Each morning, I wake up to my children jumping on me and announcing that it’s time to get out of bed. Once I open my eyes enough to get out of bed, I head to the kitchen, where my large box of pills awaits me in its locked cabinet.
Help a mom stay organized and keep track of important doctor's appointments, playdates, and (hopefully) some scheduled 'me' time with this pretty wall calendar.
“Mommy, mommy, can I help you take your medicine?” my oldest son chirps with a large smile.
My heart sinks a little as I try to smile back and hand him my pill case. I can’t help but compare myself to the picture-perfect mom in my mind who would’ve already had homemade pancakes on the table. But my son passes me each of my bottles (under close supervision) and cheers me on as I twist the child safety lock off and dispense each pill into my hand. You see, to people without disabilities and chronic illnesses, medication is often something saved for emergencies. But my children know that Mommy can’t function without it.
When I start nearly every day coping with my chronic pain and often complex medical issues (like Irritable Bowel Disease), I feel guilty for already being at a disadvantage. I can’t help but compare the way I parent to what I know about other moms and what I see on television or social media. I know that I can never achieve an action-packed, early morning schedule or prepare an Insta-worthy breakfast spread.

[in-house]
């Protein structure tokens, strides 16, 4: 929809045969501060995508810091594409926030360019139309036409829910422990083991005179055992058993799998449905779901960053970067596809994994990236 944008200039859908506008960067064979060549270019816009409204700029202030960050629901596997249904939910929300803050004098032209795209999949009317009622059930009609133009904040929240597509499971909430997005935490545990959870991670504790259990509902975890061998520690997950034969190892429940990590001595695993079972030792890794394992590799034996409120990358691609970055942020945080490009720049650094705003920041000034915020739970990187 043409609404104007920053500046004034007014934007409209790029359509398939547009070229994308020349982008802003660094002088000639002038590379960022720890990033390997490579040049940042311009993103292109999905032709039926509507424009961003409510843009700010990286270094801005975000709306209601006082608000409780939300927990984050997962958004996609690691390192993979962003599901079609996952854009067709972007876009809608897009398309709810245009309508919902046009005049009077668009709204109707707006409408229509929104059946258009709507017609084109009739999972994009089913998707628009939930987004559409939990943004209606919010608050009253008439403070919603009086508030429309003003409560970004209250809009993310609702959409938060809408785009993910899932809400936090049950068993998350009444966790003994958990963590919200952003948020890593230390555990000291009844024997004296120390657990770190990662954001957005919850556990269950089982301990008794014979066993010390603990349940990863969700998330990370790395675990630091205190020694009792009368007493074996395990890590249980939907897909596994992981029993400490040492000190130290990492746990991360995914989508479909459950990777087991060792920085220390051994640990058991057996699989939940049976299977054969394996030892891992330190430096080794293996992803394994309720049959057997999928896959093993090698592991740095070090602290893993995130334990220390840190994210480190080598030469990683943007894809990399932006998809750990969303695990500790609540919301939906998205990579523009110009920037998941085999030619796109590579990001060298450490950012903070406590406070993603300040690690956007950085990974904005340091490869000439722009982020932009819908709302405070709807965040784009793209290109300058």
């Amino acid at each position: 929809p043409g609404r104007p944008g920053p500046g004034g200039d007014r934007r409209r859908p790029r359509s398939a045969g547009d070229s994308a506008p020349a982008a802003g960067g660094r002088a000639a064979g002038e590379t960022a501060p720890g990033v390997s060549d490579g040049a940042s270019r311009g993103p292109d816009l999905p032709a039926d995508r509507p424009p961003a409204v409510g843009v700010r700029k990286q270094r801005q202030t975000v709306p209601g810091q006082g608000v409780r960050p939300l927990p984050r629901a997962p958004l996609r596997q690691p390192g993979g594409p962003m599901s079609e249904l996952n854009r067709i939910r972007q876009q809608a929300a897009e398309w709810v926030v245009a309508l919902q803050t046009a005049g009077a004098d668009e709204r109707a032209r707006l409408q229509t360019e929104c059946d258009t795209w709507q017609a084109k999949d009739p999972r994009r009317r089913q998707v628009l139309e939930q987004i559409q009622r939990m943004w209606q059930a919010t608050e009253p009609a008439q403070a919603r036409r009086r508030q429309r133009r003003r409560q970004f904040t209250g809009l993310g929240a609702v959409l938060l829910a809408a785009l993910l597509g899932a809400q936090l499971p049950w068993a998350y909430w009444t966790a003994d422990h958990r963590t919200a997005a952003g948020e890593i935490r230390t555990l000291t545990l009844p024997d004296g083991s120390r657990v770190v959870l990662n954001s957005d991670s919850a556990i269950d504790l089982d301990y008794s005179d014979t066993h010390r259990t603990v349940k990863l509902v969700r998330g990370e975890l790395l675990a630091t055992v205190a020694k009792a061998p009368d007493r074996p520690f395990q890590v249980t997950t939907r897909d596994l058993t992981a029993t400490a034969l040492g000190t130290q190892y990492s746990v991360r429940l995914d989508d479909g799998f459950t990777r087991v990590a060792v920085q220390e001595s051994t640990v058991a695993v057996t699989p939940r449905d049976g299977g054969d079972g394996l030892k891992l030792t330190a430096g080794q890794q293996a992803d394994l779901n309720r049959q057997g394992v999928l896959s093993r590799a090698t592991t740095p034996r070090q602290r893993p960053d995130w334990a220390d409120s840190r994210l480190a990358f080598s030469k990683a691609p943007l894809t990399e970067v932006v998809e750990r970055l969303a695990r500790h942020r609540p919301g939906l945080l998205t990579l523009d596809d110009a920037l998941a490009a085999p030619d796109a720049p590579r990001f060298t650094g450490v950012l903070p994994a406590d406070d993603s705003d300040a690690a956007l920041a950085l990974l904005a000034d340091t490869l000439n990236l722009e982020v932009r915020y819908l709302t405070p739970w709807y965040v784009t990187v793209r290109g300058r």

At some point, most mothers have experiences with mom guilt, but when you’re a parent with a disability, it can add another layer of complexity. Parental guilt can manifest as remorse, sadness, anxiety, or even agony depending on the person; it is important to note that it can present itself in different ways.
At some point, most mothers have experiences with mom guilt, but when you’re a parent with a disability, it can add another layer of complexity.
As a mother with disabilities, I often fear that I have failed my children before the days have started because of the way our society has set us up to believe that independence is the key to success. As a mom, I feel like I’m supposed to keep a clean house, nurture and educate my children, and work eight-plus hours a day. And then, if by some miracle I succeed at multitasking all of that, I’m also supposed to come up with creative Pinterest-worthy activities, exercise to maintain a trim figure, and cook well-balanced meals for dinner. It’s exhausting.
Despite knowing that my children love me, I will always worry they will compare me to others and somehow wish for a mom who is “fixed.” I’ve come up with a few tips and tricks to help combat the mom guilt I face as a mother with disabilities. Here are my favorite ways to cope.
1. Find a support group tailored to moms with similar needs
Mom groups are great for any mother, but when you have disabilities that can make it difficult to make it to each meetup (pre-COVID), you can find yourself feeling left out. There were times where I felt left out of the “cool mom” clique and couldn’t help but blame myself for making my children miss out on valuable interactions with kids their age.